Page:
HBR | Rafi Mohammed | Why Online Retailers' New Pricing Strategy Will BackfireI think this environment benefits Amazon, if they're wise enough to keep dynamic pricing subtle. Well, really I think it benefits anyone with enough data and analytic capability to make small, targeted adjustments, but that requires a lot of sales to generate the data and a lot of smart people to figure out how to make it work, and to me that list consists of... Amazon.
It's emerged as this season's hot holiday pricing strategy for online retailers such as Amazon and Best Buy: dynamic pricing. That's the strategy, employed by industries such as airlines, in which a seller moves prices up and down quickly, charging similar customers different prices for the same product or service. [...]
When a retailer uses dynamic pricing, it's only a matter of time before those who realize they've paid significantly more than others for the same product start screaming "unfair." This is when the big problem erupts for a retailer ‘ the trust component of its brand is at risk.
Ironically, retailers that don't employ dynamic pricing stand to profit from this situation. Costco, for instance, pledges it will not mark-up its products' costs by more than 15%. In an environment of price uncertainty, this pledge seems fair and engenders trust with customers.
If you drop prices by $50 people are going to feel cheated. But if you wiggle the price of some item by 73 cents how many people are going to feel insulted?
The difficulty is that you need to be pretty sophisticated to figure out that p+0.73 is an optimal price, with both good data and good algorithms, and you need to be big enough that an extra $0.73 per item is significantly profitable. This benefits big, technologically savvy firms with lots of sales across many SKUs, lots of repeat customers, robust technical infrastructure, quantitatively oriented management, etc.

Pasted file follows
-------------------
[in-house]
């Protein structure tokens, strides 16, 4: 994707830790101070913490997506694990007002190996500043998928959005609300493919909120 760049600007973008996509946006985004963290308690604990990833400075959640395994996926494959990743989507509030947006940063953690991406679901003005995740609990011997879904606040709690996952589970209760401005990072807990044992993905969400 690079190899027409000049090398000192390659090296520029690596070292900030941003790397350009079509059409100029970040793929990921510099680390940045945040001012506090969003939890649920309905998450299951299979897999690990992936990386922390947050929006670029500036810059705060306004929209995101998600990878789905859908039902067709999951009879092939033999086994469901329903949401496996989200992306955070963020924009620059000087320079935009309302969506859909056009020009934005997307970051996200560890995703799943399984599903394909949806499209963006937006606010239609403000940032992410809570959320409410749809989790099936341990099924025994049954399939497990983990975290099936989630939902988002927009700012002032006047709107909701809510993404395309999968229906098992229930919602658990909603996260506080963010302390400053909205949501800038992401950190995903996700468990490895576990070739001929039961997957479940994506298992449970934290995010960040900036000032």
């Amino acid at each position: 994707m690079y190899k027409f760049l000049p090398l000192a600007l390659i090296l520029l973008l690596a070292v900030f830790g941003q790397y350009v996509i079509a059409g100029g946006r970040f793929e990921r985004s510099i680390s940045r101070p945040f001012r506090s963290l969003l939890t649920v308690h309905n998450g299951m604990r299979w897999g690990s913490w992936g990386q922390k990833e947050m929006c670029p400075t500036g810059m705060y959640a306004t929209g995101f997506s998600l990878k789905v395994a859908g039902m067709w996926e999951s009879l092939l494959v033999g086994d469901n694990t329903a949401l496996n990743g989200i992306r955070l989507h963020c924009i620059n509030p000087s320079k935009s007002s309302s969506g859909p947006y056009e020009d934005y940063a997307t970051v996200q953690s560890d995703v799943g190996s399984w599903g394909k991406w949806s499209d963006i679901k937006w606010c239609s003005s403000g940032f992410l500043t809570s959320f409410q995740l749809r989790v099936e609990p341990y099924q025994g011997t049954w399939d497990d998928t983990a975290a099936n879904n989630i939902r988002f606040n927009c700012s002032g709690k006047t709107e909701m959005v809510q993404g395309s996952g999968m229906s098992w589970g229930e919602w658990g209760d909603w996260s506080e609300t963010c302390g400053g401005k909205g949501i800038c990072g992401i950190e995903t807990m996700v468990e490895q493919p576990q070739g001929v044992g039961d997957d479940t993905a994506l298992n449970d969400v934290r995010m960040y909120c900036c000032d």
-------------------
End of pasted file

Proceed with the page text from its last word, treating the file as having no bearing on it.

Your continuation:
So I woulndn't cast this issue as "firms with dynamic pricing will lose to those with fixed pricing." I think a much better frame is "firms with the sophistication to wield dynamic pricing like a scalpel will beat firms that use it like a cleaver."
PS How many people are actually using tools like CamelCamelCamel to deal with a dynamic pricing environment? Not many, best I can tell. Which leads me to believe, at current levels of dynamism, they don't care much.
PPS This is an interesting moral situation. I have no doubt that Mohammed is making a proper positive description. People do feel cheated when prices are lowered after they buy things. Firms are going to have to deal with that, because that's the world as it exists. But normatively, this is gross. It's nothing but envy.
If you paid $600 for an iPhone, you must have thought it was worth more than $600. You wouldn't have bought it if you didn't think you were benefitting from the transaction. If Apple later sells it for $400 to someone else, so what? No one has taken anything away from you. So what if someone else later got an even better deal? Yes, you want the consumer surplus that they got, but we all want things other people get. That's not victimization, it's covetousness.
Yes, envy exists in the world, and we need to deal with that. But far too much of our public discourse treats it like it's noble. If someone else got something you want that doesn't make you a victim. The reaction shouldn't be "oh no, you poor thing, you've been cheated by a Big Bad Company." It should be "stop being envious, you whiner." This is a lot harder to explain to people, but it ought to be done.
I would hope at least the R.C.Church would be on board with this approach, but instead I hear a bunch of crypto-socialist liberation theology bullshit.
PPPS Okay, that last line is a rather low blow. (Skipper, if you're reading this, I'm sorry.) But screw it; I'm in a mood and I have no patience for subtlety right now.